A few days ago I wrote about how music changes the way we act, think, and feel. What I didn't mention is how much I'm obsessed with film and TV scores - they suck me in, focus my mind, and make the rest of the world disappear.

While some write off Hollywood composers as "sell outs", the genre is essentially the same as the romantic era of music (you know, the time period that gave us Beethoven's "Symphony No. 9", Strauss's "Blue Danube", and Holst's "Mars") - both use music to tell a story that produces very specific feelings.

Science fiction is home to some of the best film and TV scores. To celebrate the musical contributions of science fiction, I'm starting a series highlighting the 10 best scifi scores of each decade, beginning with the 2000s (2001 - 2010). Check back for updates or save this link to view the whole series.

Here we go...

#10: Wall-E, Thomas Newman


Since Wall-E rarely speaks, the film relies on Thomas Newman's score to communicate how the robot is thinking and feeling. This is done effortlessly. I also love how fun the score is. While things start seriously with "2815 A.D.", there's goofiness to "Wall-E", a sense of wonder to "Bubble Wrap", and playfulness to "First Date". Listen to samples of these tracks below.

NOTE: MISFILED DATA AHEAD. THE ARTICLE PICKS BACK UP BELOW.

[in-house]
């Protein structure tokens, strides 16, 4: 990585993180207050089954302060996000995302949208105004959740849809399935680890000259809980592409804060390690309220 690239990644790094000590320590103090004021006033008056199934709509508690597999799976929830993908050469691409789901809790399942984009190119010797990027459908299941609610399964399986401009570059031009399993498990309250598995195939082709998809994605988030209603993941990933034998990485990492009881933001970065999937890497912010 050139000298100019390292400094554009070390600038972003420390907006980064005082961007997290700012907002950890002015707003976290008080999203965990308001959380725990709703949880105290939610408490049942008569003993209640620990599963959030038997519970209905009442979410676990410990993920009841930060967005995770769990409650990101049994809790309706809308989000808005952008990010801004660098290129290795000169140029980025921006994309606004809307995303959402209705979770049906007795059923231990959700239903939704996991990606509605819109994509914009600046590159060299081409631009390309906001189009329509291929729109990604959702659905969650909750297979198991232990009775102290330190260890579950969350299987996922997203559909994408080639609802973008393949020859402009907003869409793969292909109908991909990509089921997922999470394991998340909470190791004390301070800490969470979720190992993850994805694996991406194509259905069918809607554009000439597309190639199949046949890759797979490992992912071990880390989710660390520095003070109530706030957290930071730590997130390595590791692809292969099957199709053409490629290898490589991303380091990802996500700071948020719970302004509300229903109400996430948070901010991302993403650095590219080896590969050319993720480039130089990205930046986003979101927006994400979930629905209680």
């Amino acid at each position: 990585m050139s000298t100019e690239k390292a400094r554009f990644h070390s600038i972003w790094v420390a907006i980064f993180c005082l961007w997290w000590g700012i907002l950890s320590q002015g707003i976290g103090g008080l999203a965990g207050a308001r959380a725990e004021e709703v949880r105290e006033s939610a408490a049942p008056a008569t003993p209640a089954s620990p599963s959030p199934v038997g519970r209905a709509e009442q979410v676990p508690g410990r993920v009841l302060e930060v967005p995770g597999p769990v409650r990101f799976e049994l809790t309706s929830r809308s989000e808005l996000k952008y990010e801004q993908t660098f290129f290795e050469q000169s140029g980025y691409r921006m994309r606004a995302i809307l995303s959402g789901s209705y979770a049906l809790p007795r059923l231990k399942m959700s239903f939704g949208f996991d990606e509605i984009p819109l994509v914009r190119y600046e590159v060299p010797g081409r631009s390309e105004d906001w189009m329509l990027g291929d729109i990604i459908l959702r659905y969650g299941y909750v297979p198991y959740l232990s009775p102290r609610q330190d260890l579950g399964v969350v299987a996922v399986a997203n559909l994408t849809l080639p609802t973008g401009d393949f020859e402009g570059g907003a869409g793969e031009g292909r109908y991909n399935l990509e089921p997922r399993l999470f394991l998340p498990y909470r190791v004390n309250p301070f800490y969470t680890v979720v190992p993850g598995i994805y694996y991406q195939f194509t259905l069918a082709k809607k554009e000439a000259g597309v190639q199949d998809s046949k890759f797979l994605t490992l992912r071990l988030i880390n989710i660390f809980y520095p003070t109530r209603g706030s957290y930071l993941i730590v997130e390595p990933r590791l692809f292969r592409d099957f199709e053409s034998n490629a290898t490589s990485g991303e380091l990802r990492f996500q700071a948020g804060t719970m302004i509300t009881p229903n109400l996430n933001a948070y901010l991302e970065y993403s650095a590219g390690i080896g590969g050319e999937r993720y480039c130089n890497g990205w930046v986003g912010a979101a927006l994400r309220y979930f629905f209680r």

If you like this score, check out Newman's scores to Skyfall, Finding Nemo, and American Beauty.

#9: District 9, Clinton Shorter

District 9.jpg

It was great to see a science fiction film that doesn't revolve around the United States. That's also what I enjoyed about Clinton Shorter's score to District 9 - South African vocals are integrated throughout resulting in a unique sound. Highlights include “District 9”, “Exosuit”, and “Heading Home”.

I listen to District 9 during my morning subway commute. It gets me fired up to take on the hoards of New York City pedestrians.

#8: Moon, Clint Mansell